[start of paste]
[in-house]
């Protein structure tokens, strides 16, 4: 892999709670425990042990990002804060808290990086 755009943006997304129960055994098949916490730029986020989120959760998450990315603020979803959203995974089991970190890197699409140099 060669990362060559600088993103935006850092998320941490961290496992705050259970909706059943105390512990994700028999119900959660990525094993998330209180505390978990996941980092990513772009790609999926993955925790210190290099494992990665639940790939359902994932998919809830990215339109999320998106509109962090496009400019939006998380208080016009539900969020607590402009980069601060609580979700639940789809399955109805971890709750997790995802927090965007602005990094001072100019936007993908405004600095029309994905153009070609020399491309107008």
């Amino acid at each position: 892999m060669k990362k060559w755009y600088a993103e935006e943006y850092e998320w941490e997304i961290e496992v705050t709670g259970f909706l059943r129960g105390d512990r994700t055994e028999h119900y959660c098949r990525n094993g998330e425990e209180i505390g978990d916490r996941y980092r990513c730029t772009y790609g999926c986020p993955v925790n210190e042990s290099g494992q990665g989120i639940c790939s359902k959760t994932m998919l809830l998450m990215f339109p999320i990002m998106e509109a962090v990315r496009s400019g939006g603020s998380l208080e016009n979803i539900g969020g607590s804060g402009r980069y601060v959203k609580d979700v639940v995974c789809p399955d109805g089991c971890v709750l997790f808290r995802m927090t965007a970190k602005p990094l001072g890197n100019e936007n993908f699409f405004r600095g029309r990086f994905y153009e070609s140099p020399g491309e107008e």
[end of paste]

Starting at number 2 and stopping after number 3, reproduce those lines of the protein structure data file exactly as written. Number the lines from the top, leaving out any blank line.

């Protein structure tokens, strides 16, 4: 892999709670425990042990990002804060808290990086 755009943006997304129960055994098949916490730029986020989120959760998450990315603020979803959203995974089991970190890197699409140099 060669990362060559600088993103935006850092998320941490961290496992705050259970909706059943105390512990994700028999119900959660990525094993998330209180505390978990996941980092990513772009790609999926993955925790210190290099494992990665639940790939359902994932998919809830990215339109999320998106509109962090496009400019939006998380208080016009539900969020607590402009980069601060609580979700639940789809399955109805971890709750997790995802927090965007602005990094001072100019936007993908405004600095029309994905153009070609020399491309107008």
């Amino acid at each position: 892999m060669k990362k060559w755009y600088a993103e935006e943006y850092e998320w941490e997304i961290e496992v705050t709670g259970f909706l059943r129960g105390d512990r994700t055994e028999h119900y959660c098949r990525n094993g998330e425990e209180i505390g978990d916490r996941y980092r990513c730029t772009y790609g999926c986020p993955v925790n210190e042990s290099g494992q990665g989120i639940c790939s359902k959760t994932m998919l809830l998450m990215f339109p999320i990002m998106e509109a962090v990315r496009s400019g939006g603020s998380l208080e016009n979803i539900g969020g607590s804060g402009r980069y601060v959203k609580d979700v639940v995974c789809p399955d109805g089991c971890v709750l997790f808290r995802m927090t965007a970190k602005p990094l001072g890197n100019e936007n993908f699409f405004r600095g029309r990086f994905y153009e070609s140099p020399g491309e107008e």